In Bihar and Uttar Pradesh – the two biggest states of North India – the Dalits and the backward castes did succeed in grabbing power for some years. But even then, politics of the Dalit and the backward-caste leaders revolved around Brahmanism and ultimately, they were ousted from power in these states, too. It is clear that until and unless the Dalits, the OBCs and the minorities come together, State power will continue to elude them. 

Another bane of Indian politics is that the heads of the so-called pro-Bahujan political outfits are ploughing their lonely furrows. They are fighting for State power without joining hands with one another. As a result, they have been reduced to “vote katwas” – parties which can damage the prospects of other parties but itself cannot come to power. They are handing over power to either the Congress or the BJP, neither of which is pro-Dalitbahujan. 

However, the rumblings of a new movement are audible on social media. A section of the backward-caste intelligentsia has launched a campaign to free the backward castes from the slavery of Brahmanism. They have been arguing that the government has not allowed the ongoing movement of farmers, most of whom are from the backward castes, to succeed because of its Manuvadi policies. They have also been arguing that the government is also on a privatization spree because it intends to limit reservations in public institutions meant for the Dalits and the Backwards and isolate them. They have noted that Rashtriya Swayamsevak Sangh (RSS) ideologues have been appointed to top positions in government institutions, who are working overtime to build a Hindu Rashtra, which, in fact, would be a Dwij (upper-caste) Rashtra. It is heartening to note that these intellectuals are discussing a movement based on the thinking of Ambedkar and Kanshi Ram.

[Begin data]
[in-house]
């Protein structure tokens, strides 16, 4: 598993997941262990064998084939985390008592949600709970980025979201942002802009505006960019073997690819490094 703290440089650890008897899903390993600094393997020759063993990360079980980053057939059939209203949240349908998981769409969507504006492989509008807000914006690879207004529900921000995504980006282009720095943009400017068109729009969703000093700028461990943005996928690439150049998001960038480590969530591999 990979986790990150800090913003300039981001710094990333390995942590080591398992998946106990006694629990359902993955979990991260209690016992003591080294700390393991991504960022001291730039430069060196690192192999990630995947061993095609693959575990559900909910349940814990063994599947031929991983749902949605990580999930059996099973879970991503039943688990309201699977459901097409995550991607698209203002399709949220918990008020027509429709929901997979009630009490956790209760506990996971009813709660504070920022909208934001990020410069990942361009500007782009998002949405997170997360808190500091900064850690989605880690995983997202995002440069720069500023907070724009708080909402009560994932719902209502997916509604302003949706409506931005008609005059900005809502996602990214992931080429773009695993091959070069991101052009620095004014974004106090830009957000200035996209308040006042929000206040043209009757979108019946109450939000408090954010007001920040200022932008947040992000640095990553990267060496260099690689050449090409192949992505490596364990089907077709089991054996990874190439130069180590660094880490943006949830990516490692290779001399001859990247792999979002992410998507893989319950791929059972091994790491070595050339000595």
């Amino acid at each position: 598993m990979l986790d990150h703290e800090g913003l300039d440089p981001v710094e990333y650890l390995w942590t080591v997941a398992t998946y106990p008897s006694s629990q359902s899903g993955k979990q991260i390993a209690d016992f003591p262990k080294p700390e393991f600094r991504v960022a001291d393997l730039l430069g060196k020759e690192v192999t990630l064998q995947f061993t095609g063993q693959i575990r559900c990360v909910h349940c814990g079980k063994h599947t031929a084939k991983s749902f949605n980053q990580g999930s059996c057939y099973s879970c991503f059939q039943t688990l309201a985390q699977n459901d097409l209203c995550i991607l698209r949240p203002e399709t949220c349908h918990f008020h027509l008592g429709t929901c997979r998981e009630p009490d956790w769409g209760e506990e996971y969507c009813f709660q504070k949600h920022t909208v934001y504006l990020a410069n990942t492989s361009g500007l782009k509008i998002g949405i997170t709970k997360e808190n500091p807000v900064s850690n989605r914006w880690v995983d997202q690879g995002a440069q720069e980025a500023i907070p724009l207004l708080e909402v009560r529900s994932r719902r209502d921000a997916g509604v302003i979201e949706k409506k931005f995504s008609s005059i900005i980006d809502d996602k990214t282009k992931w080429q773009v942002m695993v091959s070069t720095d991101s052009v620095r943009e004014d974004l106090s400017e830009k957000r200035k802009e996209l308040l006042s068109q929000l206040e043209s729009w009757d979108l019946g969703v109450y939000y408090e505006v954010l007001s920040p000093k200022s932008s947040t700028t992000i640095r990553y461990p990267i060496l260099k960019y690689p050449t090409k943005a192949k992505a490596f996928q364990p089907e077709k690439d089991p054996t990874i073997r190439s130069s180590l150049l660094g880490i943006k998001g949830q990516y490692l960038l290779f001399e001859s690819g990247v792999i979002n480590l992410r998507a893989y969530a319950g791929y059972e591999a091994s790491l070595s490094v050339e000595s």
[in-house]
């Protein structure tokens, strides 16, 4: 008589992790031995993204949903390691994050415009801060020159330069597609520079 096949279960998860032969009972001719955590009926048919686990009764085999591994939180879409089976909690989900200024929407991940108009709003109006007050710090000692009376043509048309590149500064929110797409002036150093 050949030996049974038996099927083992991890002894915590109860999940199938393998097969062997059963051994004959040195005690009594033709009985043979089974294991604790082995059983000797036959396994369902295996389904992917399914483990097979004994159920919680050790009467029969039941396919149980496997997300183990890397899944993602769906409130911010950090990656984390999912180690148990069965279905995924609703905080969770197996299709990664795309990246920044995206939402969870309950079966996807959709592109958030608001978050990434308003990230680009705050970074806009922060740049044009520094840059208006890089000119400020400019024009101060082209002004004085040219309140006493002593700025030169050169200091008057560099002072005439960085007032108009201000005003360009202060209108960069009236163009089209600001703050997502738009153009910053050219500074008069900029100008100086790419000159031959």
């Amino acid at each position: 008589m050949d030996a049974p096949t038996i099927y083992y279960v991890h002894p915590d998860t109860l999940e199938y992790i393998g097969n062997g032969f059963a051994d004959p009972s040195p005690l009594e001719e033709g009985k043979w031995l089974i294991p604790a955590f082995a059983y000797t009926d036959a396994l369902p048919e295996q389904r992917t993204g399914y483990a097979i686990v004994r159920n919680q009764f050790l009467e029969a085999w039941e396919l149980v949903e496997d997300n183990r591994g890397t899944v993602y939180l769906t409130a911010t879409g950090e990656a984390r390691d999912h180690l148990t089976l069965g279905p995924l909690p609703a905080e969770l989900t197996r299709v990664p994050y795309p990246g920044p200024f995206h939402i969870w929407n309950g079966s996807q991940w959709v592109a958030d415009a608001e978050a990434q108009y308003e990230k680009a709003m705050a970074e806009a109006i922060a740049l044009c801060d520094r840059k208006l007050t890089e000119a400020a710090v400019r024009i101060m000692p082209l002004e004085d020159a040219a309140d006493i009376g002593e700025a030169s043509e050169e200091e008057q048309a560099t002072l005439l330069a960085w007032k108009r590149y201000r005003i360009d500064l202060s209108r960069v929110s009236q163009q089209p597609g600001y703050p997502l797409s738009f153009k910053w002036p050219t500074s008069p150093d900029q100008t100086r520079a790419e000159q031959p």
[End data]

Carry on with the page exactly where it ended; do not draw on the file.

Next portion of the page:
India seems to be on the cusp of a major political change. There is a real possibility of the emergence of a major movement, backed unitedly by the Dalits, the backward castes and the minorities.    

 (Translation: Amrish Herdenia; copy-editing: Anil)

Forward Press also publishes books on Bahujan issues. Forward Press Books sheds light on the widespread problems as well as the finer aspects of Bahujan (Dalit, OBC, Adivasi, Nomadic, Pasmanda) society, culture, literature and politics. Contact us for a list of FP Books’ titles and to order. Mobile: +917827427311, Email: info@forwardmagazine.in)

The titles from Forward Press Books are also available on Kindle and these e-books cost less than their print versions. Browse and buy:

The Case for Bahujan Literature

Mahishasur: A people’s hero

Dalit Panthers: An Authoritative History

Mahishasur: Mithak wa Paramparayen

The Common Man Speaks Out

Jati ke Prashn Par Kabir

Forward Thinking: Editorials, Essays, Etc (2009-16)

About The Author

R.G. Kureel

R. G. Kureel is a social activist, author and poet. He is a retired Indian Postal Service officer. His published works include ‘Bhagidari: Kyu aur Kaise’, ‘Zindagi ki Silvaten’ (autobiography), ‘Bahujan Dohawali’ (anthology of poetry) and ‘Bahujan Hunkar’ (anthology of poetry). Kureel edits the monthly magazine ‘Bahujan Savera’.